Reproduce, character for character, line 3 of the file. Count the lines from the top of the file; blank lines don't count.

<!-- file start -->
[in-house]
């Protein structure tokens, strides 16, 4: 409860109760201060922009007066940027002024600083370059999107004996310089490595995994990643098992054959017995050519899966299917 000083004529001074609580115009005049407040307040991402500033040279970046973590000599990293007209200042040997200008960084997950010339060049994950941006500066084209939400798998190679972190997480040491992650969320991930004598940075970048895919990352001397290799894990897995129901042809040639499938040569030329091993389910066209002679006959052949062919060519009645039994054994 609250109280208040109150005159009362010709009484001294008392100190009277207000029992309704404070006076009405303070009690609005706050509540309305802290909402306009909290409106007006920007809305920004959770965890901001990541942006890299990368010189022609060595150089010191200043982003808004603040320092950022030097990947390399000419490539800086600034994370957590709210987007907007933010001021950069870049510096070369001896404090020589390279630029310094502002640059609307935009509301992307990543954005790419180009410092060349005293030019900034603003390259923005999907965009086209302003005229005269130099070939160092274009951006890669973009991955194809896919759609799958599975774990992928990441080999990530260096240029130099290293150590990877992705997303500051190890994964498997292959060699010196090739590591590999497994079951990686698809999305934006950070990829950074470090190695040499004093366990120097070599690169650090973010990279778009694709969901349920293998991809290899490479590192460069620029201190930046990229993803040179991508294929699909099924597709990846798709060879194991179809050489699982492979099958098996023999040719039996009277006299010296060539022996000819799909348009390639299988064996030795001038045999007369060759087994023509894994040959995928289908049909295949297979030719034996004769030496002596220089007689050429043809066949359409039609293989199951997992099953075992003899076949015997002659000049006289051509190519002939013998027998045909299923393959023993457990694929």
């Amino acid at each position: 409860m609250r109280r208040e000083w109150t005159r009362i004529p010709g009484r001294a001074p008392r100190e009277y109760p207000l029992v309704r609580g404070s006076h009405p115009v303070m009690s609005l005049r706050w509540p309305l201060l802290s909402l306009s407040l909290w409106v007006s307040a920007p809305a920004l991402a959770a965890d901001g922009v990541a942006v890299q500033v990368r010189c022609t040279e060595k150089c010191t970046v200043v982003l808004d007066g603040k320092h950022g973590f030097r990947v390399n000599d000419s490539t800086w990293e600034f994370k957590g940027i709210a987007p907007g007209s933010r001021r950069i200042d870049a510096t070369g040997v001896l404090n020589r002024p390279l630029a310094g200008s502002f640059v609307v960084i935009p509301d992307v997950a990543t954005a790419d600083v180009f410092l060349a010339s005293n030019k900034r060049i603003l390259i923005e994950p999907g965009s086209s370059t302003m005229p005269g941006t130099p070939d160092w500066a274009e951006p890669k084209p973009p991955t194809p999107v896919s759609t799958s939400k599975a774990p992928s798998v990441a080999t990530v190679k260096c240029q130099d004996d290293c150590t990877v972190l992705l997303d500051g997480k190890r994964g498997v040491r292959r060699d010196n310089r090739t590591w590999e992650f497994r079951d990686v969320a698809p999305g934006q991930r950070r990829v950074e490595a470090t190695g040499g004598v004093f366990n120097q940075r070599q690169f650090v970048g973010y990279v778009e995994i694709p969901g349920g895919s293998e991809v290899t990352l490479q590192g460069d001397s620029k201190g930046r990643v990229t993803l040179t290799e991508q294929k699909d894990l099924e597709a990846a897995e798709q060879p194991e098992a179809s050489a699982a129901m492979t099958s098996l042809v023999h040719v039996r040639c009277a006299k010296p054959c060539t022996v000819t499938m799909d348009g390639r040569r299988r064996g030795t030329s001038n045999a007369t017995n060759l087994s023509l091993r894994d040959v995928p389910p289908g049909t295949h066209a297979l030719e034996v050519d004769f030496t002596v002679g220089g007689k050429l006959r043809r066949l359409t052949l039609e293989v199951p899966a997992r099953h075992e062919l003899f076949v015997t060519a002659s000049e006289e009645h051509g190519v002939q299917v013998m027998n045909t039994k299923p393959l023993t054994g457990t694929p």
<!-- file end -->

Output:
């Amino acid at each position: 409860m609250r109280r208040e000083w109150t005159r009362i004529p010709g009484r001294a001074p008392r100190e009277y109760p207000l029992v309704r609580g404070s006076h009405p115009v303070m009690s609005l005049r706050w509540p309305l201060l802290s909402l306009s407040l909290w409106v007006s307040a920007p809305a920004l991402a959770a965890d901001g922009v990541a942006v890299q500033v990368r010189c022609t040279e060595k150089c010191t970046v200043v982003l808004d007066g603040k320092h950022g973590f030097r990947v390399n000599d000419s490539t800086w990293e600034f994370k957590g940027i709210a987007p907007g007209s933010r001021r950069i200042d870049a510096t070369g040997v001896l404090n020589r002024p390279l630029a310094g200008s502002f640059v609307v960084i935009p509301d992307v997950a990543t954005a790419d600083v180009f410092l060349a010339s005293n030019k900034r060049i603003l390259i923005e994950p999907g965009s086209s370059t302003m005229p005269g941006t130099p070939d160092w500066a274009e951006p890669k084209p973009p991955t194809p999107v896919s759609t799958s939400k599975a774990p992928s798998v990441a080999t990530v190679k260096c240029q130099d004996d290293c150590t990877v972190l992705l997303d500051g997480k190890r994964g498997v040491r292959r060699d010196n310089r090739t590591w590999e992650f497994r079951d990686v969320a698809p999305g934006q991930r950070r990829v950074e490595a470090t190695g040499g004598v004093f366990n120097q940075r070599q690169f650090v970048g973010y990279v778009e995994i694709p969901g349920g895919s293998e991809v290899t990352l490479q590192g460069d001397s620029k201190g930046r990643v990229t993803l040179t290799e991508q294929k699909d894990l099924e597709a990846a897995e798709q060879p194991e098992a179809s050489a699982a129901m492979t099958s098996l042809v023999h040719v039996r040639c009277a006299k010296p054959c060539t022996v000819t499938m799909d348009g390639r040569r299988r064996g030795t030329s001038n045999a007369t017995n060759l087994s023509l091993r894994d040959v995928p389910p289908g049909t295949h066209a297979l030719e034996v050519d004769f030496t002596v002679g220089g007689k050429l006959r043809r066949l359409t052949l039609e293989v199951p899966a997992r099953h075992e062919l003899f076949v015997t060519a002659s000049e006289e009645h051509g190519v002939q299917v013998m027998n045909t039994k299923p393959l023993t054994g457990t694929p």